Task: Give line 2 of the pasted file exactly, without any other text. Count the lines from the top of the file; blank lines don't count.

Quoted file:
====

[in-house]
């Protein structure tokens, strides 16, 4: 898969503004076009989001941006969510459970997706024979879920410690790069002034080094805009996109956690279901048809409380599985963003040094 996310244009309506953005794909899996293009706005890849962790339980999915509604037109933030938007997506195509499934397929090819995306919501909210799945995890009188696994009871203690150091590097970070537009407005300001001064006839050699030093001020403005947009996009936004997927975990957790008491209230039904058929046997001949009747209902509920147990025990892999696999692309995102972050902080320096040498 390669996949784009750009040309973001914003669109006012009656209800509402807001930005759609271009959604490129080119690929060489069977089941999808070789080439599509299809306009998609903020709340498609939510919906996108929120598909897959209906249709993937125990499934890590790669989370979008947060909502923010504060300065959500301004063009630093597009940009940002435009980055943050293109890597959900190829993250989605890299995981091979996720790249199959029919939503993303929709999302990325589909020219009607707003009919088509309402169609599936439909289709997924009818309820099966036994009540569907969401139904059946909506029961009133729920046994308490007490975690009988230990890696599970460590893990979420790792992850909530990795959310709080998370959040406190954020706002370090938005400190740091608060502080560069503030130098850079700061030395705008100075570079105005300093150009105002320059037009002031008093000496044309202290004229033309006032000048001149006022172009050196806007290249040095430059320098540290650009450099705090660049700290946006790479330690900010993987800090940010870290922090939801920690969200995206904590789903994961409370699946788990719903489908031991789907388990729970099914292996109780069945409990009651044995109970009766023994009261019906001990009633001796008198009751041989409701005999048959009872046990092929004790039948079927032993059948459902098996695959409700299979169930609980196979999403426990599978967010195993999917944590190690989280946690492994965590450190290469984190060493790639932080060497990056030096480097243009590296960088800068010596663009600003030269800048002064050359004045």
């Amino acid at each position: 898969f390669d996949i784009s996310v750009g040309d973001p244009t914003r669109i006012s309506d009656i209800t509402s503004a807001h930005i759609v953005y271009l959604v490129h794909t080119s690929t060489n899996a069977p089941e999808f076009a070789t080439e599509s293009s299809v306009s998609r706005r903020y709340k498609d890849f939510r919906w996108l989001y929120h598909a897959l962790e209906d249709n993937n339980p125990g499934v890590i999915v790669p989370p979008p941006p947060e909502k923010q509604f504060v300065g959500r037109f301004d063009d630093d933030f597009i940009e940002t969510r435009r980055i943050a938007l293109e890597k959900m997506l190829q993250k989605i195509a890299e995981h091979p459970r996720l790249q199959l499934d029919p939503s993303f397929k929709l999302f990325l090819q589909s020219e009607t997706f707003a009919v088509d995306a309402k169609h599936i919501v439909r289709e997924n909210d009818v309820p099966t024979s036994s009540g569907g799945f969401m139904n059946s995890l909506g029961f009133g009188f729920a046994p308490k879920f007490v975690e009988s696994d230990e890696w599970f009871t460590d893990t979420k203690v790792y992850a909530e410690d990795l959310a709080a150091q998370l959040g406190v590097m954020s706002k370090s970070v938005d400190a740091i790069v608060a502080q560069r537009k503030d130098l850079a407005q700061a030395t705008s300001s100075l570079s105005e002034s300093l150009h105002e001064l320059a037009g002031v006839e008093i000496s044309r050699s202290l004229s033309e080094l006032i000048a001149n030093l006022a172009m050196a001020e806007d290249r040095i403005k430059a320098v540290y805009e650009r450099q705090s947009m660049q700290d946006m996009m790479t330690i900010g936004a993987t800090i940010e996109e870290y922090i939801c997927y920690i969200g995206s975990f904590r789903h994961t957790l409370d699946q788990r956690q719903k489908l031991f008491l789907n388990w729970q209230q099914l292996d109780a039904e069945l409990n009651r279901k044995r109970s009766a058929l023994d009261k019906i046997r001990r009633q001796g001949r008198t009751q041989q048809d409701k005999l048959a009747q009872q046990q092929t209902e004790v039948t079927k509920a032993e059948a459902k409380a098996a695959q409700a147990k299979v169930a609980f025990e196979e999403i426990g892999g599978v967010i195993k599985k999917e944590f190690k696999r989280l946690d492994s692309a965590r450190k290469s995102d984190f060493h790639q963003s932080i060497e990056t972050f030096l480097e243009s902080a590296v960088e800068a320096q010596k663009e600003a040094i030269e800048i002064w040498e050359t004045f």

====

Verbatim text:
């Protein structure tokens, strides 16, 4: 898969503004076009989001941006969510459970997706024979879920410690790069002034080094805009996109956690279901048809409380599985963003040094 996310244009309506953005794909899996293009706005890849962790339980999915509604037109933030938007997506195509499934397929090819995306919501909210799945995890009188696994009871203690150091590097970070537009407005300001001064006839050699030093001020403005947009996009936004997927975990957790008491209230039904058929046997001949009747209902509920147990025990892999696999692309995102972050902080320096040498 390669996949784009750009040309973001914003669109006012009656209800509402807001930005759609271009959604490129080119690929060489069977089941999808070789080439599509299809306009998609903020709340498609939510919906996108929120598909897959209906249709993937125990499934890590790669989370979008947060909502923010504060300065959500301004063009630093597009940009940002435009980055943050293109890597959900190829993250989605890299995981091979996720790249199959029919939503993303929709999302990325589909020219009607707003009919088509309402169609599936439909289709997924009818309820099966036994009540569907969401139904059946909506029961009133729920046994308490007490975690009988230990890696599970460590893990979420790792992850909530990795959310709080998370959040406190954020706002370090938005400190740091608060502080560069503030130098850079700061030395705008100075570079105005300093150009105002320059037009002031008093000496044309202290004229033309006032000048001149006022172009050196806007290249040095430059320098540290650009450099705090660049700290946006790479330690900010993987800090940010870290922090939801920690969200995206904590789903994961409370699946788990719903489908031991789907388990729970099914292996109780069945409990009651044995109970009766023994009261019906001990009633001796008198009751041989409701005999048959009872046990092929004790039948079927032993059948459902098996695959409700299979169930609980196979999403426990599978967010195993999917944590190690989280946690492994965590450190290469984190060493790639932080060497990056030096480097243009590296960088800068010596663009600003030269800048002064050359004045």